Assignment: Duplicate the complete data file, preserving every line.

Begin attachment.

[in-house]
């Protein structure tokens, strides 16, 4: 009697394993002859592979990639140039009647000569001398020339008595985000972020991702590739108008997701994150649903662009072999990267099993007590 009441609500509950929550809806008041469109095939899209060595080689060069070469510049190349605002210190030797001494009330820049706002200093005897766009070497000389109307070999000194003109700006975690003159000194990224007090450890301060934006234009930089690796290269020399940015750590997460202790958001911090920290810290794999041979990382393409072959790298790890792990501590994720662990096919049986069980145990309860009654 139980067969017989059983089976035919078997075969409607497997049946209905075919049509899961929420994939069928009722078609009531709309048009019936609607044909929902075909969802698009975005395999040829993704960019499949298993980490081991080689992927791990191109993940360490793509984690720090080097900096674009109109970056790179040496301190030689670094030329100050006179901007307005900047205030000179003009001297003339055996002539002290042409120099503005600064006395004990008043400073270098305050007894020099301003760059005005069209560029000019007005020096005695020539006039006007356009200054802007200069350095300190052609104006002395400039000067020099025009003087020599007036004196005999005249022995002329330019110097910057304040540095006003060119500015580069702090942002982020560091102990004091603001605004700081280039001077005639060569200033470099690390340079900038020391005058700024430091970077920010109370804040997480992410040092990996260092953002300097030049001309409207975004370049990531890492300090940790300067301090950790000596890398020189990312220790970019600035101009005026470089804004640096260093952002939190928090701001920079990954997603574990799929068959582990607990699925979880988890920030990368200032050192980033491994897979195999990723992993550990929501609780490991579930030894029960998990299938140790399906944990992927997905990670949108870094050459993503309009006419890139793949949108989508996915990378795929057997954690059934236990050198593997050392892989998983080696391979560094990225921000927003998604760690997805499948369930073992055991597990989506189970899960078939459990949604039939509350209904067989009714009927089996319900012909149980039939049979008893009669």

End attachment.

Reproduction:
[in-house]
């Protein structure tokens, strides 16, 4: 009697394993002859592979990639140039009647000569001398020339008595985000972020991702590739108008997701994150649903662009072999990267099993007590 009441609500509950929550809806008041469109095939899209060595080689060069070469510049190349605002210190030797001494009330820049706002200093005897766009070497000389109307070999000194003109700006975690003159000194990224007090450890301060934006234009930089690796290269020399940015750590997460202790958001911090920290810290794999041979990382393409072959790298790890792990501590994720662990096919049986069980145990309860009654 139980067969017989059983089976035919078997075969409607497997049946209905075919049509899961929420994939069928009722078609009531709309048009019936609607044909929902075909969802698009975005395999040829993704960019499949298993980490081991080689992927791990191109993940360490793509984690720090080097900096674009109109970056790179040496301190030689670094030329100050006179901007307005900047205030000179003009001297003339055996002539002290042409120099503005600064006395004990008043400073270098305050007894020099301003760059005005069209560029000019007005020096005695020539006039006007356009200054802007200069350095300190052609104006002395400039000067020099025009003087020599007036004196005999005249022995002329330019110097910057304040540095006003060119500015580069702090942002982020560091102990004091603001605004700081280039001077005639060569200033470099690390340079900038020391005058700024430091970077920010109370804040997480992410040092990996260092953002300097030049001309409207975004370049990531890492300090940790300067301090950790000596890398020189990312220790970019600035101009005026470089804004640096260093952002939190928090701001920079990954997603574990799929068959582990607990699925979880988890920030990368200032050192980033491994897979195999990723992993550990929501609780490991579930030894029960998990299938140790399906944990992927997905990670949108870094050459993503309009006419890139793949949108989508996915990378795929057997954690059934236990050198593997050392892989998983080696391979560094990225921000927003998604760690997805499948369930073992055991597990989506189970899960078939459990949604039939509350209904067989009714009927089996319900012909149980039939049979008893009669």